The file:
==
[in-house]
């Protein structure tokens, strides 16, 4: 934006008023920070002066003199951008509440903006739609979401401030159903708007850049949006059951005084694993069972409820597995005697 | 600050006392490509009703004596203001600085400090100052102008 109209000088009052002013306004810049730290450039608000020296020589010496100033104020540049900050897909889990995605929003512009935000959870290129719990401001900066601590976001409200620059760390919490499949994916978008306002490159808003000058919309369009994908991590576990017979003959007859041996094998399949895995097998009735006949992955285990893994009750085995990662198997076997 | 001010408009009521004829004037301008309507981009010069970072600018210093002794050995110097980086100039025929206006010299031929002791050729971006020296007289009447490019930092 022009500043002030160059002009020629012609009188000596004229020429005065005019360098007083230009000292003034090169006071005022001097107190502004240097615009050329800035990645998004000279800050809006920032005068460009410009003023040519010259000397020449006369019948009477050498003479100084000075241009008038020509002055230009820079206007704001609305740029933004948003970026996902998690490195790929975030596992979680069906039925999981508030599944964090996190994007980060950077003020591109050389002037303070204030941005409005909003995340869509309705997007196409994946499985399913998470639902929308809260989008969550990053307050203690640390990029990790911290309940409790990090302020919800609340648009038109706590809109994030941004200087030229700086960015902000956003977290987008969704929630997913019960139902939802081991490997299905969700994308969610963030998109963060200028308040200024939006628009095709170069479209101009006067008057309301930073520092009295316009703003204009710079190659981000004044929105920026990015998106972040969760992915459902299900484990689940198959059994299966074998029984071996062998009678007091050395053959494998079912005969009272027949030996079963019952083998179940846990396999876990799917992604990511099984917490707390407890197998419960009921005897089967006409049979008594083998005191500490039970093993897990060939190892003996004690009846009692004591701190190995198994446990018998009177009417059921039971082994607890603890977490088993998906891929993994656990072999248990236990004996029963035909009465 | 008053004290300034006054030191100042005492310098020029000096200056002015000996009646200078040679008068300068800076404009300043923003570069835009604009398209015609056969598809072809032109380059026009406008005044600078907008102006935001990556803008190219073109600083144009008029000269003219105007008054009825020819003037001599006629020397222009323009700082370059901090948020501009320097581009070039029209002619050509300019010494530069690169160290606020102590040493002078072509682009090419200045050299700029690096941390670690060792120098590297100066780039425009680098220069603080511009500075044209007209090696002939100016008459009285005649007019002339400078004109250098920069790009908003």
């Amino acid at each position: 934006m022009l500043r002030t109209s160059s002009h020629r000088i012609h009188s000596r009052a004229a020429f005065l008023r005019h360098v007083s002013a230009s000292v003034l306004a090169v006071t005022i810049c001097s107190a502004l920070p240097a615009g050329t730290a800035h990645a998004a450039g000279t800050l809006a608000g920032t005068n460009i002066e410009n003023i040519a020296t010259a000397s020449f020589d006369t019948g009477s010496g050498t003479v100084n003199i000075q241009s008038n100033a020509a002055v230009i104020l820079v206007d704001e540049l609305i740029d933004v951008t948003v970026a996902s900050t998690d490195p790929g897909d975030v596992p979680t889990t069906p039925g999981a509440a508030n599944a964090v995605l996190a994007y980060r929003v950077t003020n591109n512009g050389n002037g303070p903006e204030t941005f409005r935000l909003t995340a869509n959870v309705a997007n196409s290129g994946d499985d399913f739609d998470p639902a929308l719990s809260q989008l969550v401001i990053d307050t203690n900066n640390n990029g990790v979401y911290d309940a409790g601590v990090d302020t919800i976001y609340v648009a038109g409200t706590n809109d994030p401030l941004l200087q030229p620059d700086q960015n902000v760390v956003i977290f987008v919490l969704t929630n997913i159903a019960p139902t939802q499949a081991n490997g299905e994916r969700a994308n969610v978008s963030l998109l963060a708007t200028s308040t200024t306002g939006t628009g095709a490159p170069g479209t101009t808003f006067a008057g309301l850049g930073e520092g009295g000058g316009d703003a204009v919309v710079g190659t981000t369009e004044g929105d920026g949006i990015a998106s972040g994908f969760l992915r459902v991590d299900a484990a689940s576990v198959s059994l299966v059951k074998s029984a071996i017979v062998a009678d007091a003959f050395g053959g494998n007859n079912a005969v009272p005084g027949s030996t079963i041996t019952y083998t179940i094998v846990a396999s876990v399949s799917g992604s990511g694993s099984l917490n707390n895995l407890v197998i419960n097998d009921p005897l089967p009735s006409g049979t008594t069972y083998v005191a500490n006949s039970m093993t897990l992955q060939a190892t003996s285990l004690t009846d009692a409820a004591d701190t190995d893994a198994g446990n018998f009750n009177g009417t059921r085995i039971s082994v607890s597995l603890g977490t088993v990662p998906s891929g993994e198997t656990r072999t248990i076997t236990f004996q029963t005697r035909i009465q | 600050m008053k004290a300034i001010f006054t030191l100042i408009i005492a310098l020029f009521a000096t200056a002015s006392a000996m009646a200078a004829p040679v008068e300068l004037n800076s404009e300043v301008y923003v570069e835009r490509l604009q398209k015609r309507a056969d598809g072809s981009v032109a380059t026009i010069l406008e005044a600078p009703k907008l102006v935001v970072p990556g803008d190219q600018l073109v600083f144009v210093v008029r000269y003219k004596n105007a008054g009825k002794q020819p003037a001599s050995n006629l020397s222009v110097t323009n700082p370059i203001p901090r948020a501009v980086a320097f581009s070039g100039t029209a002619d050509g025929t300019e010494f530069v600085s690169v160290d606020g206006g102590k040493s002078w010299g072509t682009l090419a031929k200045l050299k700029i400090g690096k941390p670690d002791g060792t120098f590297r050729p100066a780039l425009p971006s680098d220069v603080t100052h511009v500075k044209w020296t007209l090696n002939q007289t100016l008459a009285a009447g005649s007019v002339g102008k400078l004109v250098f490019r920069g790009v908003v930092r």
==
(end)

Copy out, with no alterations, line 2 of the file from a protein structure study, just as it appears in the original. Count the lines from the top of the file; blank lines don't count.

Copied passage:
């Protein structure tokens, strides 16, 4: 934006008023920070002066003199951008509440903006739609979401401030159903708007850049949006059951005084694993069972409820597995005697 | 600050006392490509009703004596203001600085400090100052102008 109209000088009052002013306004810049730290450039608000020296020589010496100033104020540049900050897909889990995605929003512009935000959870290129719990401001900066601590976001409200620059760390919490499949994916978008306002490159808003000058919309369009994908991590576990017979003959007859041996094998399949895995097998009735006949992955285990893994009750085995990662198997076997 | 001010408009009521004829004037301008309507981009010069970072600018210093002794050995110097980086100039025929206006010299031929002791050729971006020296007289009447490019930092 022009500043002030160059002009020629012609009188000596004229020429005065005019360098007083230009000292003034090169006071005022001097107190502004240097615009050329800035990645998004000279800050809006920032005068460009410009003023040519010259000397020449006369019948009477050498003479100084000075241009008038020509002055230009820079206007704001609305740029933004948003970026996902998690490195790929975030596992979680069906039925999981508030599944964090996190994007980060950077003020591109050389002037303070204030941005409005909003995340869509309705997007196409994946499985399913998470639902929308809260989008969550990053307050203690640390990029990790911290309940409790990090302020919800609340648009038109706590809109994030941004200087030229700086960015902000956003977290987008969704929630997913019960139902939802081991490997299905969700994308969610963030998109963060200028308040200024939006628009095709170069479209101009006067008057309301930073520092009295316009703003204009710079190659981000004044929105920026990015998106972040969760992915459902299900484990689940198959059994299966074998029984071996062998009678007091050395053959494998079912005969009272027949030996079963019952083998179940846990396999876990799917992604990511099984917490707390407890197998419960009921005897089967006409049979008594083998005191500490039970093993897990060939190892003996004690009846009692004591701190190995198994446990018998009177009417059921039971082994607890603890977490088993998906891929993994656990072999248990236990004996029963035909009465 | 008053004290300034006054030191100042005492310098020029000096200056002015000996009646200078040679008068300068800076404009300043923003570069835009604009398209015609056969598809072809032109380059026009406008005044600078907008102006935001990556803008190219073109600083144009008029000269003219105007008054009825020819003037001599006629020397222009323009700082370059901090948020501009320097581009070039029209002619050509300019010494530069690169160290606020102590040493002078072509682009090419200045050299700029690096941390670690060792120098590297100066780039425009680098220069603080511009500075044209007209090696002939100016008459009285005649007019002339400078004109250098920069790009908003």